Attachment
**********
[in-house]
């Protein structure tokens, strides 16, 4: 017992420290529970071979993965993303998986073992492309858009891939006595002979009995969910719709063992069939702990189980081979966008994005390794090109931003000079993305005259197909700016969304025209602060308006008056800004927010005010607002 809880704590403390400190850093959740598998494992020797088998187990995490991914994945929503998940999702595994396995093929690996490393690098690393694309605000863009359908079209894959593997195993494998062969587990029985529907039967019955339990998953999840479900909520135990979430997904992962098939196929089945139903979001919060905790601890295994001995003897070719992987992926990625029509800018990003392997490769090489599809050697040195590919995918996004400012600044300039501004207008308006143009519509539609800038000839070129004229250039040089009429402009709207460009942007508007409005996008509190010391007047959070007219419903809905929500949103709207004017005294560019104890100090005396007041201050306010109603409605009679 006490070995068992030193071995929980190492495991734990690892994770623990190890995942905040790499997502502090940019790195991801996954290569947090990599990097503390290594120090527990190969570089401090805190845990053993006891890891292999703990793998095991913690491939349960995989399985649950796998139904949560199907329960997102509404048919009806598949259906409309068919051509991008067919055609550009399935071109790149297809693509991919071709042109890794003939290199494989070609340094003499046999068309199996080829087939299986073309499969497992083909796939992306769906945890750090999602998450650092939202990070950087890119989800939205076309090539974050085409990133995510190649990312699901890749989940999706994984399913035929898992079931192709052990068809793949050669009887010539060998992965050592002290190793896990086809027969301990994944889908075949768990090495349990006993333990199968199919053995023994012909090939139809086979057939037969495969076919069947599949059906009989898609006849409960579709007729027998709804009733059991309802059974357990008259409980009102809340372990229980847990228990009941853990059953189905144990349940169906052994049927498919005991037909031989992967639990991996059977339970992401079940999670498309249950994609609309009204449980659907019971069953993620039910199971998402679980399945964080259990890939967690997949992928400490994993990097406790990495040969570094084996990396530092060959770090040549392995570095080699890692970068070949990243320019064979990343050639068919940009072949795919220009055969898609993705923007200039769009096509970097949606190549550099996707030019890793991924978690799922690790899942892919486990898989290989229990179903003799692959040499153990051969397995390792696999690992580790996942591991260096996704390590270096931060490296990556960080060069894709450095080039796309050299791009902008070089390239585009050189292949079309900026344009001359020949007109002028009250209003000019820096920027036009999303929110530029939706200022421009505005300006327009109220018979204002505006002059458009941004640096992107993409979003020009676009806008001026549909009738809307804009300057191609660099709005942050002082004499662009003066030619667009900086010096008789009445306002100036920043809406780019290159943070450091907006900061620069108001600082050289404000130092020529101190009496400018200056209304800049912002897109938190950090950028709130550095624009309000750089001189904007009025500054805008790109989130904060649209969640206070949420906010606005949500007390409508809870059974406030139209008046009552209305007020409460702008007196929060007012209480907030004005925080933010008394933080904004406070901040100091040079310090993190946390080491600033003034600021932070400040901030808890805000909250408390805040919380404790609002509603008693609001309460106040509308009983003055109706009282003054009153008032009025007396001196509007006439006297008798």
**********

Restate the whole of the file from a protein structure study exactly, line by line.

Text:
[in-house]
């Protein structure tokens, strides 16, 4: 017992420290529970071979993965993303998986073992492309858009891939006595002979009995969910719709063992069939702990189980081979966008994005390794090109931003000079993305005259197909700016969304025209602060308006008056800004927010005010607002 809880704590403390400190850093959740598998494992020797088998187990995490991914994945929503998940999702595994396995093929690996490393690098690393694309605000863009359908079209894959593997195993494998062969587990029985529907039967019955339990998953999840479900909520135990979430997904992962098939196929089945139903979001919060905790601890295994001995003897070719992987992926990625029509800018990003392997490769090489599809050697040195590919995918996004400012600044300039501004207008308006143009519509539609800038000839070129004229250039040089009429402009709207460009942007508007409005996008509190010391007047959070007219419903809905929500949103709207004017005294560019104890100090005396007041201050306010109603409605009679 006490070995068992030193071995929980190492495991734990690892994770623990190890995942905040790499997502502090940019790195991801996954290569947090990599990097503390290594120090527990190969570089401090805190845990053993006891890891292999703990793998095991913690491939349960995989399985649950796998139904949560199907329960997102509404048919009806598949259906409309068919051509991008067919055609550009399935071109790149297809693509991919071709042109890794003939290199494989070609340094003499046999068309199996080829087939299986073309499969497992083909796939992306769906945890750090999602998450650092939202990070950087890119989800939205076309090539974050085409990133995510190649990312699901890749989940999706994984399913035929898992079931192709052990068809793949050669009887010539060998992965050592002290190793896990086809027969301990994944889908075949768990090495349990006993333990199968199919053995023994012909090939139809086979057939037969495969076919069947599949059906009989898609006849409960579709007729027998709804009733059991309802059974357990008259409980009102809340372990229980847990228990009941853990059953189905144990349940169906052994049927498919005991037909031989992967639990991996059977339970992401079940999670498309249950994609609309009204449980659907019971069953993620039910199971998402679980399945964080259990890939967690997949992928400490994993990097406790990495040969570094084996990396530092060959770090040549392995570095080699890692970068070949990243320019064979990343050639068919940009072949795919220009055969898609993705923007200039769009096509970097949606190549550099996707030019890793991924978690799922690790899942892919486990898989290989229990179903003799692959040499153990051969397995390792696999690992580790996942591991260096996704390590270096931060490296990556960080060069894709450095080039796309050299791009902008070089390239585009050189292949079309900026344009001359020949007109002028009250209003000019820096920027036009999303929110530029939706200022421009505005300006327009109220018979204002505006002059458009941004640096992107993409979003020009676009806008001026549909009738809307804009300057191609660099709005942050002082004499662009003066030619667009900086010096008789009445306002100036920043809406780019290159943070450091907006900061620069108001600082050289404000130092020529101190009496400018200056209304800049912002897109938190950090950028709130550095624009309000750089001189904007009025500054805008790109989130904060649209969640206070949420906010606005949500007390409508809870059974406030139209008046009552209305007020409460702008007196929060007012209480907030004005925080933010008394933080904004406070901040100091040079310090993190946390080491600033003034600021932070400040901030808890805000909250408390805040919380404790609002509603008693609001309460106040509308009983003055109706009282003054009153008032009025007396001196509007006439006297008798």